[OpenWrt-Devel] Ubus based service watchdog?
mike at meshplusplus.com
Fri May 15 13:35:53 EDT 2020
On Fri, May 15, 2020 at 4:35 AM Petr Štetiar <ynezz at true.cz> wrote:
> Michael Jones <mike at meshplusplus.com> [2020-05-15 02:39:52]:
> > What's wrong with monit is that it's documentation is gigantic
> Good documentation with a lot of examples is hardly a problem, its a bonus
> point for me.
I think you misunderstood.
Monit has a massive feature surface. I'm not even going to consider it, it
goes far far beyond the level of capability that's appropriate for my use
> > for a relatively trivial need.
> Your need, your current trivial use case. Overall project
> goals/design/universe should be taken into account.
Sure, accept the patch or don't. I'm happy to take guidance from the
OpenWRT community, but ultimately will implement the things I need the way
I need them. Designing patches so that they are palatable to OpenWRT is a
secondary concern. Once I have it working to the level that I'm happy with,
the patch will be provided under the appropriate license, and then it's not
my problem beyond helping serious efforts at integrating it.
> If ubus is failing, there's a much larger problem than my service failing.
> And you don't want to recover from this even more critical situation?
If UBus fails, there's not a realistic recovery option beyond restarting
the system, I'd rather that be PID 1's responsibility as well.
> This requires that my program be able to communicate with ubus natively
> > offer a ubus endpoint that can be queried.
> Then use file, socket or whatever suits your use case.
Of course, I will do what suits my use case. In this situation, the use
case is that I want service monitoring built into the daemon that manages
I was responding to your suggestion of advertising a status string on ubus,
and explaining why that's not viable.
> More complicated than a simple timer in procd.
> Which is not flexible enough, tailored exactly to your very simple use
Perfect is the enemy of the good. My proposal is very simple, and very
flexible. It's not literally as flexible as it possibly can be while
simultaneously having no negatives, but no solution is.
> It's hardly bloat.
> Just take a look one step further. Once OpenWrt accepts this feature its
> official. What is going to happen afterwards in the OpenWrt universe?
> Folks will of course start using this feature, adding support for this
> into their critical services (take your answer to ISC dhcp support as
> example), which would in most cases mean local patch(es) as this feature
> be hardly upstreamed.
Lots of projects accept patches for specific init system features. If
systemd specific patches can be upstreamed, so can procd patches.
Also consider that OpenWRT already has patches for lots of programs to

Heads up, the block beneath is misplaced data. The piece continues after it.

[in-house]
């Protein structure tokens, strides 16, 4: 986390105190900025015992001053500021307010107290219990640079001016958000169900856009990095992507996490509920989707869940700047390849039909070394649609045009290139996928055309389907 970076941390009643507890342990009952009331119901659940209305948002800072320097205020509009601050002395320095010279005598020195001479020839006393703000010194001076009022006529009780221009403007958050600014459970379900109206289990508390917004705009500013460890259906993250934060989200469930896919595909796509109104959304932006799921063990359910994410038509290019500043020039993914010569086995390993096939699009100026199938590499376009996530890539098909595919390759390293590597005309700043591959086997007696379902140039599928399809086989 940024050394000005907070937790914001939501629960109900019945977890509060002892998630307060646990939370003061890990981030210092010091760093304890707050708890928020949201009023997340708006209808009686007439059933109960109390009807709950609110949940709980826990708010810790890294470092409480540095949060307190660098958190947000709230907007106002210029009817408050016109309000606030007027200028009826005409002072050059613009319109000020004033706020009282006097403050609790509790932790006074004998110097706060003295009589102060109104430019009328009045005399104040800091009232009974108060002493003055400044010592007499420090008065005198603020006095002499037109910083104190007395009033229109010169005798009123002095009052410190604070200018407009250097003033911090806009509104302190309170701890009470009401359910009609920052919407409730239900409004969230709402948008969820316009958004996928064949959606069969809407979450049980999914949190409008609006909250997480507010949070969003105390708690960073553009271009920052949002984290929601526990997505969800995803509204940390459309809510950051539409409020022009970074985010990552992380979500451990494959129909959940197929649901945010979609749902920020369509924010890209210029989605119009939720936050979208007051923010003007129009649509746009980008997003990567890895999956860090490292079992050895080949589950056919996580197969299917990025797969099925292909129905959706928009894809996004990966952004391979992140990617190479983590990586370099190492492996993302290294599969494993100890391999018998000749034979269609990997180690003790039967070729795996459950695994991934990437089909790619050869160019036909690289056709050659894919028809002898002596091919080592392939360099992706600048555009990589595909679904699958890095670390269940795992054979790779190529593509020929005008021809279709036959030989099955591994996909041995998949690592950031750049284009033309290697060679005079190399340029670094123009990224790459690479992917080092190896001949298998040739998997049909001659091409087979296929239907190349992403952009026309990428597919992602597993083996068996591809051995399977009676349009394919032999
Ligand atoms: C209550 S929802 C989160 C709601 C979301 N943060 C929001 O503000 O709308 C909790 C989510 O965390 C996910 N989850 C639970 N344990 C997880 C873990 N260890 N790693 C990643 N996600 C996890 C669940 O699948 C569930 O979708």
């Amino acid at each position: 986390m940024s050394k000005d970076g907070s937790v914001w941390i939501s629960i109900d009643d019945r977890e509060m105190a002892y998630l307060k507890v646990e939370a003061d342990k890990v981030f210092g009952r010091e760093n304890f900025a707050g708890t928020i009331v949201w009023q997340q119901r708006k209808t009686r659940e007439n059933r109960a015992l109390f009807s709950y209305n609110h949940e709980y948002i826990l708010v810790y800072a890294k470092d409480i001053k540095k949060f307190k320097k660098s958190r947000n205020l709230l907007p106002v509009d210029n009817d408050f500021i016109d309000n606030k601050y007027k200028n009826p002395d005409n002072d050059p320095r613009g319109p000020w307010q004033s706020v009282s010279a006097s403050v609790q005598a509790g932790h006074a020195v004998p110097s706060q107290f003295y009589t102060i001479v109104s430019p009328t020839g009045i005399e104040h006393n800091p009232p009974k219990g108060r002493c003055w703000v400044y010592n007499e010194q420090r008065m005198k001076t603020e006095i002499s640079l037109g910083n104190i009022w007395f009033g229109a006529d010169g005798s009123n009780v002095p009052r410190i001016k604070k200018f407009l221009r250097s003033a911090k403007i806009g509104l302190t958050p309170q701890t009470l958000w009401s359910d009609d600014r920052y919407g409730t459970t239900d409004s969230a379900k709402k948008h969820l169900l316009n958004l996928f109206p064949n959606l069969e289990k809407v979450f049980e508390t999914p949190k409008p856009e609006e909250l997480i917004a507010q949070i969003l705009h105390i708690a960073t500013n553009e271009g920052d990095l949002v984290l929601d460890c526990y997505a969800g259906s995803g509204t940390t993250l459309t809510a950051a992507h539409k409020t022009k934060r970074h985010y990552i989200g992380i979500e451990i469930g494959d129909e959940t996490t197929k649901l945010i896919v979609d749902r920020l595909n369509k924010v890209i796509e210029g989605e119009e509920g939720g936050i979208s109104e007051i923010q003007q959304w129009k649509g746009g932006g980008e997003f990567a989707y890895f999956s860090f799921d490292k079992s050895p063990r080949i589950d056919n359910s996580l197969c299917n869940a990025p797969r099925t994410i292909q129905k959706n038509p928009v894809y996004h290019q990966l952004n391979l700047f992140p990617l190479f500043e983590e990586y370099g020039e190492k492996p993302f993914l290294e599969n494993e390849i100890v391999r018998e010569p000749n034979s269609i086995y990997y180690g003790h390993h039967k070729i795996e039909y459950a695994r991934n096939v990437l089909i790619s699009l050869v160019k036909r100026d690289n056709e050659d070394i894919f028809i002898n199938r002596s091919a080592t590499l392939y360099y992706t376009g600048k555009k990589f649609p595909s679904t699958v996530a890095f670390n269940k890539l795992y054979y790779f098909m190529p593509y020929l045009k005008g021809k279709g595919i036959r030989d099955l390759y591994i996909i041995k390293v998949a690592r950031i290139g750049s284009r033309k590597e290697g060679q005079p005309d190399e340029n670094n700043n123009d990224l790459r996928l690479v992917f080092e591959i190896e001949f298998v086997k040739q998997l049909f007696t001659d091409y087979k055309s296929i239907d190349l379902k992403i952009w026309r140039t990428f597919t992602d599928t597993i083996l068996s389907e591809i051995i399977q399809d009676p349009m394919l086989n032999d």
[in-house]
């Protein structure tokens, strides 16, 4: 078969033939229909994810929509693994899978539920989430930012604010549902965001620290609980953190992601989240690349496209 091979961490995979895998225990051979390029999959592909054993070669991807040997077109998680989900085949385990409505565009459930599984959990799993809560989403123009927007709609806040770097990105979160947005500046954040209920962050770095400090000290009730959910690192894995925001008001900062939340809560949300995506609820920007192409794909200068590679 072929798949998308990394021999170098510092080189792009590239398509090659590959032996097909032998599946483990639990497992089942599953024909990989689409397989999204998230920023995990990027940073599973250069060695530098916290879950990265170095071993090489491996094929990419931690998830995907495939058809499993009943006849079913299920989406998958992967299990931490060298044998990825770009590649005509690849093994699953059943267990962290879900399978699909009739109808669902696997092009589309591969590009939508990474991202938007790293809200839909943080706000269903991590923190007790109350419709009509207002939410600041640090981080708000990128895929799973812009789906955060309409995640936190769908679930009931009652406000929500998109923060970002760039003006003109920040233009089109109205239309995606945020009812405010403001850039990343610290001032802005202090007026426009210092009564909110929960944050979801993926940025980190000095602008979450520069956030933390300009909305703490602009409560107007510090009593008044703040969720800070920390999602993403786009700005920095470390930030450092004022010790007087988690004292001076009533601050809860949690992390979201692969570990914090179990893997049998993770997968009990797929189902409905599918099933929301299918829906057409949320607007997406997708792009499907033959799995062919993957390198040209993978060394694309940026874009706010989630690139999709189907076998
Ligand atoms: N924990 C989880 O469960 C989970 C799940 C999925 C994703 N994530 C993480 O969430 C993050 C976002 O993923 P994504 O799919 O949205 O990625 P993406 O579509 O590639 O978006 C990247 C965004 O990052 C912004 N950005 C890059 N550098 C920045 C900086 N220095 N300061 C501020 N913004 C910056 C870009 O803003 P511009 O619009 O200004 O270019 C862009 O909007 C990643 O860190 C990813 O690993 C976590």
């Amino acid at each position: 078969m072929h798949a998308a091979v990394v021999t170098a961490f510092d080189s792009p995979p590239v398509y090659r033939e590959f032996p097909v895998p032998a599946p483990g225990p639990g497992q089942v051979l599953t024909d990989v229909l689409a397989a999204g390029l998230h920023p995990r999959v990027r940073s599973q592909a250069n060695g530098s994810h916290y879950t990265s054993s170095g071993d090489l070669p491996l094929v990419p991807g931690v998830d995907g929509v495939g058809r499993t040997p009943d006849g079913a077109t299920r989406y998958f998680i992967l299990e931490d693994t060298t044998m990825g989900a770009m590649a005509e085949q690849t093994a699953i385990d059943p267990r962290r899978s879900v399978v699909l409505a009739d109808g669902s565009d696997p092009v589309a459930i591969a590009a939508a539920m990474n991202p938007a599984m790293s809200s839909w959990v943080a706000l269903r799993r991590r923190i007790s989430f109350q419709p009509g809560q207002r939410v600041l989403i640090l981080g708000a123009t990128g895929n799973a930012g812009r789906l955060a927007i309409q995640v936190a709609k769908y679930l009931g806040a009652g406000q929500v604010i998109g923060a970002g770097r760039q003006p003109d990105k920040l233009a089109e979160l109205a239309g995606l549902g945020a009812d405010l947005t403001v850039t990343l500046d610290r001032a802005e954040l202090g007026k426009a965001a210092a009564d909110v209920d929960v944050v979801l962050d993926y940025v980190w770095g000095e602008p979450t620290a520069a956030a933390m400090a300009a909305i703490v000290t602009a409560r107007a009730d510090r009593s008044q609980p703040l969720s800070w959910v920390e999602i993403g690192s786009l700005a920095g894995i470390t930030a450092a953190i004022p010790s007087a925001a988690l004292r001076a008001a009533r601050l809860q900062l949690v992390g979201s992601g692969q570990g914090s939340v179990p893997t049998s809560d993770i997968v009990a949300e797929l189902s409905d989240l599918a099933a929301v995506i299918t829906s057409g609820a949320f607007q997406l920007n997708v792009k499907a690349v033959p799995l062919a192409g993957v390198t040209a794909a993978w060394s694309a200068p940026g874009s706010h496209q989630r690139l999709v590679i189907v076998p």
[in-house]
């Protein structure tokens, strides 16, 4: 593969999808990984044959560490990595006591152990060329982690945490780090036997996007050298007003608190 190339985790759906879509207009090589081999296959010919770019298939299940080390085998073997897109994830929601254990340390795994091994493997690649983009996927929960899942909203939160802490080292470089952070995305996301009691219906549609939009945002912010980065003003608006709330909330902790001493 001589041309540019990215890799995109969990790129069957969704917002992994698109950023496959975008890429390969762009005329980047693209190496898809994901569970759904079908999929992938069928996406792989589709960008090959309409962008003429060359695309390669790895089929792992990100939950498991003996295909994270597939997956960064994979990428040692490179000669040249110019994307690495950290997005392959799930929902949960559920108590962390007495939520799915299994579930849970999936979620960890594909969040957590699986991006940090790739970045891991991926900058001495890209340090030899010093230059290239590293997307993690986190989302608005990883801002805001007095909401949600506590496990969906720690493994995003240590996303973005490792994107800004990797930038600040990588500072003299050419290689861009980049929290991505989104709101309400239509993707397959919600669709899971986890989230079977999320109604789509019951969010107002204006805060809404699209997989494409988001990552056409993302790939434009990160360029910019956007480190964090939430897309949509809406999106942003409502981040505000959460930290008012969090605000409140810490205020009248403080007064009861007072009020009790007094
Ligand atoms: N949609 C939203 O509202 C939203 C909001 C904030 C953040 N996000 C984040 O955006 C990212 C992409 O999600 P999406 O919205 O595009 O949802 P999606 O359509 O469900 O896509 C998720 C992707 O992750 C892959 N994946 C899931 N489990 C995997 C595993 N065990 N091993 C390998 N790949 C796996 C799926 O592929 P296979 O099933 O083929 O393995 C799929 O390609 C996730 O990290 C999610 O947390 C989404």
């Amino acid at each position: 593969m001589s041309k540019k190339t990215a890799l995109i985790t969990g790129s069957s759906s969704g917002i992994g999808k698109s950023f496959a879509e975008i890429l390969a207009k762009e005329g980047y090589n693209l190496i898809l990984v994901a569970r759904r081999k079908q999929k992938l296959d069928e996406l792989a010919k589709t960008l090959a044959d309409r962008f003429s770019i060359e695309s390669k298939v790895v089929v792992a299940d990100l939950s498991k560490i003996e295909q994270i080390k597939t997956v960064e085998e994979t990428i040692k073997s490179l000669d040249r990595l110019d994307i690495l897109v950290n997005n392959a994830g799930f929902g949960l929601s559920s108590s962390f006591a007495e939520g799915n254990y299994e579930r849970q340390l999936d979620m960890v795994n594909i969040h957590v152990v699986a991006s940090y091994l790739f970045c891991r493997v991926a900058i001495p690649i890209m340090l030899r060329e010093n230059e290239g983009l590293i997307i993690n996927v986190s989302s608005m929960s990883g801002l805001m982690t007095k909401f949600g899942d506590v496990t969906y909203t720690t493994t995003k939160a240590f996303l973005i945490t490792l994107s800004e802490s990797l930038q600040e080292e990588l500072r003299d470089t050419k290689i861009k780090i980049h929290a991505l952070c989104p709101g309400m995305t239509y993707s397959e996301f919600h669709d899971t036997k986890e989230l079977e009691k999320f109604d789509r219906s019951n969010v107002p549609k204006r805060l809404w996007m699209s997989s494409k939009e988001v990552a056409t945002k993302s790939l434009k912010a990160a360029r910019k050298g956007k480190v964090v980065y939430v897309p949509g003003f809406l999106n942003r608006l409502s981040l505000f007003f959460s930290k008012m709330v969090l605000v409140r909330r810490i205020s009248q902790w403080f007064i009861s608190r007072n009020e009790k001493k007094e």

communicate over ubus. Are you insinuating that those patches are
This is the cost that comes with maintaining your own set of system
services that no other project family uses. You don't see procd used in
desktop distributions, or cellphones, or "infotainment" systems in cars,
etc. (That I'm aware of, I'm happy to be corrected). Custom tools require
customization to things.
Procd does not have the feature set that I require for my purposes. I am
happy with other parts of the OpenWRT ecosystem, so instead of switching to
a different distribution, I'm open to making contributions so everyone can
So in the end, we're going to have not so trivial amount of local patches
> ubus service watchdog support, which would break DRY principle,
Hardly. Each package is different, so the decision making logic to
communicate with a service watchdog will be different. At worst, you have
10-20 lines of code duplicated per package, and that'll be whatever
quantity of boilerplate communicating with UBus requires.
> and probably result in additional maintenance/QA work with every package
> version bump.
Trade off between additional reliability and code complexity. It's a tale
as old as software.
> In order to avoid this bloat, unnecessary patch hell, one would perhaps
> to implement kind of monit/cron solution in procd/umonitd, so it would be
> possible to have custom/generic service liveliness checks defined in the
> service init scripts or UCI configuration.
> Maybe all is needed is some kind of monitrc generator from UCI configs/init
Your counter proposal to a (estimated) 200-300 lines of code patch in
procd, which could even be a compile-time-option, is to have services
depend on a package that has more features than I know what to do with?
How is monit going to work with procd's jails? The whole point of the jails
is to isolate services into their own mini-container type thing. So now we
have to poke a hole in the jail to allow monit to monitor the service?
And monit isn't some magical drop-in solution. Imagine a service that
doesn't already have a strong indicator of "liveness". Now that program
needs to be patched for compatibility with monit, just like it would be for
compatibility with procd's potential service watchdog.
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